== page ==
I am not sure that the words Daniel Fast, and Fast Food should be combined…but this is a post of different foods that can be eaten on the Daniel Fast. Several people have asked me what we are eating, and they are looking for suggestions.
First, I want to recognize that everyone enters this fast differently. It seems as if the greatest common factor is no meats, and no sweets. We have chosen to eat no meat, no animal products, no sweets, no dairy, no fried food, no gluten and no refined foods. This includes anything made with flours – even if it is gluten-free.
We are using some spices as most spices are seeds or leaves from plants, and I have no problem using some spices with limitations. We have stayed away from sauces and gravies, or taking too large of portions of anything. Often my children seek a sweet bite after a meal, and one child in particular is continuously asking to eat dried dates. While they are delicious, and high in fiber, they are also high in natural sugars and quickly become a dessert substitute. So, we are exercising caution and adding a date here and there, but not after a meal in place of a dessert. And not eating them by the handfuls.
Whew! Sounds limiting, yeah? Actually it has been wonderful. The complex flavors of food in the way that God made them is great. I have to say that I especially miss chicken and fish and look forward to incorporating them in February. Oh and bread and coffee…For now, I am pleased to be “cleaning out” my body and my mind, making more room for God.
One of the best ways for me to feed my family during this fast is to make soups. I can get everything in a pot in the morning and it is ready in the afternoon. I have found that the best base for vegetable soup is to cook a large onion, a few cloves of garlic freshly minced, until they are soft. I then add 3 or 4 carrot sticks sliced into rounds, and 3 to 4 stalks of sliced celery. A pinch of sea salt helps soften them in the cooking process and the natural flavors blend together well. I then add 8 cups of water and whatever else I want to that base. Sometimes I may add 1/2 cup lentils, with a 1/3 cup brown wild rice. Diced tomatoes and squash go well in soup, too. Depending on the ingredients I add, I may add cilantro or parsley at the very end.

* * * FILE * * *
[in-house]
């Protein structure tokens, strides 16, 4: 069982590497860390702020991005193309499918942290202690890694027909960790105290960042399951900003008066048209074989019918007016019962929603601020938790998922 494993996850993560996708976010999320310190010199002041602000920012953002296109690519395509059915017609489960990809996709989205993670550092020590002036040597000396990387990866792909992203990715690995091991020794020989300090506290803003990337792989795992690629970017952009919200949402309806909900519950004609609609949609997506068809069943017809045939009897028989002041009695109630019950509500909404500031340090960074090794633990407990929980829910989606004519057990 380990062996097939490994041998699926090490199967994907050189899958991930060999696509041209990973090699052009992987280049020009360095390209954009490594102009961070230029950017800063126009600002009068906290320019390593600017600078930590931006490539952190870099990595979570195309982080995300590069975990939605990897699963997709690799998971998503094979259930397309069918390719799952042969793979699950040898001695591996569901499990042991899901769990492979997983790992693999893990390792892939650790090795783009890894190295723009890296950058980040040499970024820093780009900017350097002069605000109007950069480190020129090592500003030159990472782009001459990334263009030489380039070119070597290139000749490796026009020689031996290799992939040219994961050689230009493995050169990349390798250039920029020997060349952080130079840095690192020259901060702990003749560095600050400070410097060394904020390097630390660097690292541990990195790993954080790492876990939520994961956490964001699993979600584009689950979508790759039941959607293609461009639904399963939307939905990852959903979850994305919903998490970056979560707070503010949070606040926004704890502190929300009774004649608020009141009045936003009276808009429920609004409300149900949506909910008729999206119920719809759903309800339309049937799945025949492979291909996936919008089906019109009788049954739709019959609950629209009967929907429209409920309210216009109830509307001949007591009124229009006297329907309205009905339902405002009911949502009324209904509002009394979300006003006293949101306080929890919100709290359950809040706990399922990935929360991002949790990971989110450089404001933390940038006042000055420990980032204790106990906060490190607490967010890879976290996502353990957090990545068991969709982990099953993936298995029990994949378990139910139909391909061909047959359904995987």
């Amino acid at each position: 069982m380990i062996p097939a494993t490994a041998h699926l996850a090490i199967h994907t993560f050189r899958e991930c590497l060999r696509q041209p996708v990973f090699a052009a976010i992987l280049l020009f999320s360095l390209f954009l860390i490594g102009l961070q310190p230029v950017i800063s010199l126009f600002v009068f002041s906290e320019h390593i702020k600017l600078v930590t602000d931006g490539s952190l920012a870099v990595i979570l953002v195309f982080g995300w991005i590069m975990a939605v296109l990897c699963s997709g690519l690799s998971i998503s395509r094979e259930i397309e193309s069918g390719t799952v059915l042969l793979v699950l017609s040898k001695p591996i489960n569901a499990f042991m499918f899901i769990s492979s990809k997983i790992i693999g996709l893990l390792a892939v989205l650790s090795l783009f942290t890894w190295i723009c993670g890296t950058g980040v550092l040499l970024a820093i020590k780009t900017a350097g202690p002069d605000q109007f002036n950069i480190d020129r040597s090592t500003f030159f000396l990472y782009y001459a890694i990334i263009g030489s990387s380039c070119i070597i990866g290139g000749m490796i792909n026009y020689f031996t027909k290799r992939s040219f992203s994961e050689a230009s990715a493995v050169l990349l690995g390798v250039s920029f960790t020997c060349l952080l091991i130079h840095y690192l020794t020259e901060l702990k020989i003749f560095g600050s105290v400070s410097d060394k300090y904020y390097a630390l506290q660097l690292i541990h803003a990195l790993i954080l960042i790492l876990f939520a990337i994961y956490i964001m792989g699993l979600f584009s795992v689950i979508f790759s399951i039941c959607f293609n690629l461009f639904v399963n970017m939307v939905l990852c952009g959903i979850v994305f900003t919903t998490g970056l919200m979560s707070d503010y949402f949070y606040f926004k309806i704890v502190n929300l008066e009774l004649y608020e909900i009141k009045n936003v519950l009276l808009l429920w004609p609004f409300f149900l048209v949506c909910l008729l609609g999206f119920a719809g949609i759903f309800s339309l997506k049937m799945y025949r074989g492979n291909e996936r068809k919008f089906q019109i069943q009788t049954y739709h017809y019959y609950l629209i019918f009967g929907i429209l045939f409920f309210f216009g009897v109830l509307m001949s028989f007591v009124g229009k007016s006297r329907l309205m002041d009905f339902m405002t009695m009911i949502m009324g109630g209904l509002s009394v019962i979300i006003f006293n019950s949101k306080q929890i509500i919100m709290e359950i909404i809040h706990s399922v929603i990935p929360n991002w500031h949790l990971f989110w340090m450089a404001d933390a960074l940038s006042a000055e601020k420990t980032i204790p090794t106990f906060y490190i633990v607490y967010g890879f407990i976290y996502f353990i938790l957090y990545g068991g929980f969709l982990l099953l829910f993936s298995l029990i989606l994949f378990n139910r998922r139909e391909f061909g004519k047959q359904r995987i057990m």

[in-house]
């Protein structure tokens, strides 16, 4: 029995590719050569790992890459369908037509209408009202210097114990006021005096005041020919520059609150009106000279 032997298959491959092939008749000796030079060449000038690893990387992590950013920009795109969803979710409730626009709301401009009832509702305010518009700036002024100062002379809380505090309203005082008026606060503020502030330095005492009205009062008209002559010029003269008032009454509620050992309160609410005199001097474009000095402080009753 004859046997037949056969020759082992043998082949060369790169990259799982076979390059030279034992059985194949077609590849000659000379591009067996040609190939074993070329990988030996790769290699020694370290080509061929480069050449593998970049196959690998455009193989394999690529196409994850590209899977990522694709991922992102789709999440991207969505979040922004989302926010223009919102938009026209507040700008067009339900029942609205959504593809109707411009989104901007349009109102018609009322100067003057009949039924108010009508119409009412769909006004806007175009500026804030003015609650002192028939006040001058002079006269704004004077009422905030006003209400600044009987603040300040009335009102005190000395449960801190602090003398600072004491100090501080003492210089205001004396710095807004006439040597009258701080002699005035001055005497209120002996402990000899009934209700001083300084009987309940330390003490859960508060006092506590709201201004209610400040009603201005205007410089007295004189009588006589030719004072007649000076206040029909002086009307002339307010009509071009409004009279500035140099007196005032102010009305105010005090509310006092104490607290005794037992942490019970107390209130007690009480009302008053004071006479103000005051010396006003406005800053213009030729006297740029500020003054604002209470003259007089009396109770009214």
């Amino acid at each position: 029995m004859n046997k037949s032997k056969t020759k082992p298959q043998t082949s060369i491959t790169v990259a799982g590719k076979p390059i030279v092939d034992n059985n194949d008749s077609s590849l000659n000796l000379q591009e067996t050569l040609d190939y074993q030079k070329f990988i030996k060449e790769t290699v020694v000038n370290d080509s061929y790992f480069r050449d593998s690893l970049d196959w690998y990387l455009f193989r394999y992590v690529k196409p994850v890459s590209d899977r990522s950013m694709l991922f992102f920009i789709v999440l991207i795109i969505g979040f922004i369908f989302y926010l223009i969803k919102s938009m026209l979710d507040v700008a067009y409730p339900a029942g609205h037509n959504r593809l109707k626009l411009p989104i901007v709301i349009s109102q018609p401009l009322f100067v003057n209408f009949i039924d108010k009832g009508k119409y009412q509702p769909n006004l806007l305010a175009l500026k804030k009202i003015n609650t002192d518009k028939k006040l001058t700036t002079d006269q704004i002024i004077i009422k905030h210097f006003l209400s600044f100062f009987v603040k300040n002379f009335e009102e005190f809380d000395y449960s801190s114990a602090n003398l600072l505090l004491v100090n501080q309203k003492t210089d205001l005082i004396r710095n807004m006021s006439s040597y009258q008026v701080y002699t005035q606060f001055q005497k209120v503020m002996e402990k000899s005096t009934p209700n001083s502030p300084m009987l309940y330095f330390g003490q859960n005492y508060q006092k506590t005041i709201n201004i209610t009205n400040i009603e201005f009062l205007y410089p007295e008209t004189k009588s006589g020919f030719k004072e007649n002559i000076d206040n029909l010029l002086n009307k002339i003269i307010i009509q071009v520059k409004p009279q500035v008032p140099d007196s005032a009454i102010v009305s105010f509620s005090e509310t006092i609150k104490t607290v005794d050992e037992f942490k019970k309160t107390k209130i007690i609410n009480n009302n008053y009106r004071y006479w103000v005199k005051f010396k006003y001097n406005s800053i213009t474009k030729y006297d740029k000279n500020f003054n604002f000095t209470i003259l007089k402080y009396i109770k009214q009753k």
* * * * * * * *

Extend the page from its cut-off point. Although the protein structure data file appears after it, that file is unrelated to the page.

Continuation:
My goal is to maintain the commitments we have made while we are on this fast, and to provide the widest variety of nutritious foods to my children.
Quinoa is a wonderful source of protein in a whole-grain form. It is cooked very similar to rice, and serves well with steamed veggies or in soup.
Brown rice, not over cooked, is a great grain to serve in soups, with steamed veggies and even on a salad.
I like to make a salad with dark green lettuces, avocados, sour apples, pumpkin seeds, red peppers, carrots, cucumbers, purple and green cabbage and broccoli and cauliflower bits, sprinkled with cooled brown rice that is not over cooked, so each grain is separate and chewy. This can be made in large quantities and eaten over a couple of days. We drizzle a little balsamic vinegar over the veggies for the kids, making sure nothing gets drenched.
Lettuce wraps are a good choice for our family. We take large lettuce leaves and stuff them with a mix off veggies. The mix of veggies is simple. This week, the mix I chose was made up of onion and garlic (cooked first until soft), eggplant, zucchini, carrots, cabbage, red and green peppers all very finely chopped. Drizzled a little dark sesame oil over the mix, and a sprinkling of balsamic vinegar and cooked everything together until soft. Then we sprinkled a few tablespoons of sesame seeds over the top of the veggies and put a scoop of the mix into the lettuce leaf. If you are eating nut butters, cashew or peanut butter add a little more protein to the mix. Start with two tablespoons and see what you think.
Pinto beans make for a nutritious dinner coupled with brown rice and topped with chopped tomatoes, cilantro, onions and bell peppers. I always soak my beans over night and then simmer them for about an hour the following day.
Those are just some suggestions. I have mentioned before that a great resource for nutritious whole food cooking is Feeding the Whole Family, by Cynthia Lair. It is simple and easy to use. The recipes offer nutrition and flavor and wonderful explanations about different foods, and their nutritional benefits. *Note: If you are staying away from spices, you could choose to modify the recipes in the book. However, many of the spices she uses have health benefits. This book is a daily resource for my family when we are not fasting as well.
I hope this offers a few suggestions that are helpful to some of you. I know we can all get stuck in a rut with our foods. Stay strong and see this fast through to the end! You will be glad you did!
I am always keeping in mind that the fast is about praying and seeking God. It is not about the food. And yet, this is not a water fast or a juice fast that we have chosen, therefore we are eating meals together as a family. As we have given up certain foods, in an effort to de-clutter our lives, and to become more physically healthy, I am aware that I never want the focus to shift to the food. I want the focus to stay right where it is – seeking God.